Saturday, 27 August 2011

Tempo fail

Of late the temperatures and humidity had declined a little and I was looking forward to knocking out a nice tempo session at close to true tempo pace. Tempo sessions are always really tough and I am always a little apprehensive about them, especially so for this session as I considered it a good fitness barometer
I set off and the first two miles were the warm up. I entered the first tempo mile of five tempo miles not feeling the best. In short, this session was a fail. The respective splits were 06:58, 06:59, 07:16, 06:54 and 07:38. I bailed about two thirds through the last mile. I felt pretty bad throughout. There was no life in the legs and my heart rate rarely exceeded 164, which I consider marathon effort, never mind tempo. However, the splits were twenty to forty seconds slower than marathon pace.
Very ticked off. What I concluded from this debacle is that trying to reach tempo pace at even the comparatively lower temperatures of 70F/21 is a no go. Furthermore, I am now almost certain I have what Jeff Galloway describes as sustained heat fatigue, the consequence of going too fast in high heat and humidity. I had been taking forty-five to sixty seconds off my mile split times but will now increase this to ninety to 120 seconds. Hopefully this will have me feeling better in a week or so, and who knows, maybe I'll be able to train in reasonable temperatures and without the need for gills!

Monday, 15 August 2011

Death march

My mishap on Thursday prompted me to switch two of my runs. I did my five mile recovery run, originally scheduled for Saturday, on Friday and on Saturday I did a twelve mile run, originally scheduled on Friday. With an eighteen miler with ten at projected marathon pace scheduled for Sunday I had decided to take the twelve miler on Saturday a little easier than scheduled. However, conditions were good on Saturday. Courtesy of heavy thunderstorms the temperatures came down to the low twenties celcius and I knocked out twelve miles in average mile splits of 07:43 with an average heart rate of 146. I feared I might suffer the consequences of this on Sunday but decided it was worth exploiting what were easily the best conditions of the summer. The run statistics also reflected the conditions and was the best set of numbers I have had all summer.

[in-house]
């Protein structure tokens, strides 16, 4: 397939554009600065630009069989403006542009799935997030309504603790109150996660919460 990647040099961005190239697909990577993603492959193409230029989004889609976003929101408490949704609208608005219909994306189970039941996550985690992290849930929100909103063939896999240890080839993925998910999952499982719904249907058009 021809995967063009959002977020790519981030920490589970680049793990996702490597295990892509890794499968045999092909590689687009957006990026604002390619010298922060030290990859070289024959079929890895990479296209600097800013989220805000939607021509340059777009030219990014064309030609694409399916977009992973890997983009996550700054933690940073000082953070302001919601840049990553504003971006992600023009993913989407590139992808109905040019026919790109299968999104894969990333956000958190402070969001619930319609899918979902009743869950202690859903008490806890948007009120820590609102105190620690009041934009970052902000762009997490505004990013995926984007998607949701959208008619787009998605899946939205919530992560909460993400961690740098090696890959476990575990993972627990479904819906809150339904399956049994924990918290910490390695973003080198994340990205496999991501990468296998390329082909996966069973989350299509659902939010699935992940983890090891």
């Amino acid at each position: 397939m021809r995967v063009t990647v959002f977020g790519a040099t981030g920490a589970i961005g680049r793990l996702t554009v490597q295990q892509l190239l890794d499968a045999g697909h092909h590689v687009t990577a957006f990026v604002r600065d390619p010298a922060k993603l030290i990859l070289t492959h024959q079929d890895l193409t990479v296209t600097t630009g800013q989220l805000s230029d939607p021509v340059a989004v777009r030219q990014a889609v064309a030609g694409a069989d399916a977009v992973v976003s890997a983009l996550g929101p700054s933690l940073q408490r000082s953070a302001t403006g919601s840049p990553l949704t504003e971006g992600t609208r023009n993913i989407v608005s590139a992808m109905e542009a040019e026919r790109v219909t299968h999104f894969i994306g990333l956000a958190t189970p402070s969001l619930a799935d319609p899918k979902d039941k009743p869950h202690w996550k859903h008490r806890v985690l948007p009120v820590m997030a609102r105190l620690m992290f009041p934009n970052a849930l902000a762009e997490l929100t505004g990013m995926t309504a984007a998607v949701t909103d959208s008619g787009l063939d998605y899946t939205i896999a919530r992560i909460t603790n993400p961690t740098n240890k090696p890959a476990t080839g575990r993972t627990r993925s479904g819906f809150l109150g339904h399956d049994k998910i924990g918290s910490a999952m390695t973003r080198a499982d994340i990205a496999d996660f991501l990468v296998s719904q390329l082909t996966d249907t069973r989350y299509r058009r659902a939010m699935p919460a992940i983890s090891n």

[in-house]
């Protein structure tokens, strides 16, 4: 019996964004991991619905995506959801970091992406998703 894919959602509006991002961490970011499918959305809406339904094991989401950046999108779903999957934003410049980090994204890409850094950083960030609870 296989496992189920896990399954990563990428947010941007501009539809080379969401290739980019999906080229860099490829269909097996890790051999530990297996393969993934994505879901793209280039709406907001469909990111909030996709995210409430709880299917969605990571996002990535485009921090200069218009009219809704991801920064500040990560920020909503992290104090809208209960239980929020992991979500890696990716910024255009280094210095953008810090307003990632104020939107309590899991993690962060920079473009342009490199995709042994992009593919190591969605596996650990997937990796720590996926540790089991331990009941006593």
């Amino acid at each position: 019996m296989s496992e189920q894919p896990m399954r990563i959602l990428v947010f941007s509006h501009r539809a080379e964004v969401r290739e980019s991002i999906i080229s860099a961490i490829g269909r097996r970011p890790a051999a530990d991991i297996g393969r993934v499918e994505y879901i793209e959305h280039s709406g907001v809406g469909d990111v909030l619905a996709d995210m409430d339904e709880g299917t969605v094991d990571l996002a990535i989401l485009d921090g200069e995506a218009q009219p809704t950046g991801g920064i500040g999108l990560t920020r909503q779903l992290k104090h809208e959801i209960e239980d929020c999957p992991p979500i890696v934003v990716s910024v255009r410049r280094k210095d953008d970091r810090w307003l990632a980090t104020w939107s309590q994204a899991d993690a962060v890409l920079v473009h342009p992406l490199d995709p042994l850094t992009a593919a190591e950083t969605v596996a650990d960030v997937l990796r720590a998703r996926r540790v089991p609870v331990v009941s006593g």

On Sunday, normal meteorological service was resumed and when I left for my run it was approaching 30C/90F, with high humidity. To keep HR for the first eight miles below 140 I was running mile splits greater than 09:10. On Saturday a HR of about 140 was spitting out splits just south of 08:00. Mercifully it cooled a little as I approached the marathon paced section of the run and I had decided that I would not let the HR go to far above 160 for this section and ideally keep it just below 160. This worked okay for the first two or three miles and I felt comfortable enough and confident I could do ten at that effort level. However four miles in and the legs began feeling very heavy, a combination of Saturday's effort and the heat and humidity was underming my performance.. I had at this point taken two GUs and at least a litre of electrolyte drink. During miles five and six of the projected marathon effort my legs felt increasingly like they were running through mud. About a quarter mile into the seventh mile I relented and decided I would do the final 3.7x miles at recovery pace and I took my third GU to help me on my way. Rather like the projected marathon pace miles this also did not go according to plan. I struggled to maintain eleven minute mile pace and was feeling pretty crappy. I managed to trudge through the last few miles and completed the eighteen miles in an average mile split of 09:02, making Sunday the slowest long run ever! Roll on September!